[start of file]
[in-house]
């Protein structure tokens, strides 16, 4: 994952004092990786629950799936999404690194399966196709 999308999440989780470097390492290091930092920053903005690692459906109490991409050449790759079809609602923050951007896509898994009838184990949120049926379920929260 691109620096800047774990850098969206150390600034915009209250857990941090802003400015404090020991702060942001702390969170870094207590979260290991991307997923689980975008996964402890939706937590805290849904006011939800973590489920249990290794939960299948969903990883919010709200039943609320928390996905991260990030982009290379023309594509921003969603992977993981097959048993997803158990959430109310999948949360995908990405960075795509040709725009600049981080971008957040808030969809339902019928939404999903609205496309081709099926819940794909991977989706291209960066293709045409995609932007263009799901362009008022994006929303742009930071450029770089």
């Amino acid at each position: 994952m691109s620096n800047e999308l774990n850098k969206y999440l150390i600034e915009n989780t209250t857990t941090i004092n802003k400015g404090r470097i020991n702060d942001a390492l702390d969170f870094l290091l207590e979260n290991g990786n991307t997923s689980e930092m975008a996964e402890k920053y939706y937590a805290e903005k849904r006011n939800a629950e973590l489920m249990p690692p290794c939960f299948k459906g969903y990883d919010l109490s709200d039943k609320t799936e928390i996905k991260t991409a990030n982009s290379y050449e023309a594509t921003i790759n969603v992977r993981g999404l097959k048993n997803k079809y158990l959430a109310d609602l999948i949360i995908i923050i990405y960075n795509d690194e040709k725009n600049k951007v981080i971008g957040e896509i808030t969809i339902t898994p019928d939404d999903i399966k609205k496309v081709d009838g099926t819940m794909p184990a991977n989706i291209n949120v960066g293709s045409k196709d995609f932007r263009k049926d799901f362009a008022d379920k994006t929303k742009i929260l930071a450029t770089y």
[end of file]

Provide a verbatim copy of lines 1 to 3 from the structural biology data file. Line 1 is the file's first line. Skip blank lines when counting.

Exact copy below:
[in-house]
């Protein structure tokens, strides 16, 4: 994952004092990786629950799936999404690194399966196709 999308999440989780470097390492290091930092920053903005690692459906109490991409050449790759079809609602923050951007896509898994009838184990949120049926379920929260 691109620096800047774990850098969206150390600034915009209250857990941090802003400015404090020991702060942001702390969170870094207590979260290991991307997923689980975008996964402890939706937590805290849904006011939800973590489920249990290794939960299948969903990883919010709200039943609320928390996905991260990030982009290379023309594509921003969603992977993981097959048993997803158990959430109310999948949360995908990405960075795509040709725009600049981080971008957040808030969809339902019928939404999903609205496309081709099926819940794909991977989706291209960066293709045409995609932007263009799901362009008022994006929303742009930071450029770089």
């Amino acid at each position: 994952m691109s620096n800047e999308l774990n850098k969206y999440l150390i600034e915009n989780t209250t857990t941090i004092n802003k400015g404090r470097i020991n702060d942001a390492l702390d969170f870094l290091l207590e979260n290991g990786n991307t997923s689980e930092m975008a996964e402890k920053y939706y937590a805290e903005k849904r006011n939800a629950e973590l489920m249990p690692p290794c939960f299948k459906g969903y990883d919010l109490s709200d039943k609320t799936e928390i996905k991260t991409a990030n982009s290379y050449e023309a594509t921003i790759n969603v992977r993981g999404l097959k048993n997803k079809y158990l959430a109310d609602l999948i949360i995908i923050i990405y960075n795509d690194e040709k725009n600049k951007v981080i971008g957040e896509i808030t969809i339902t898994p019928d939404d999903i399966k609205k496309v081709d009838g099926t819940m794909p184990a991977n989706i291209n949120v960066g293709s045409k196709d995609f932007r263009k049926d799901f362009a008022d379920k994006t929303k742009i929260l930071a450029t770089y």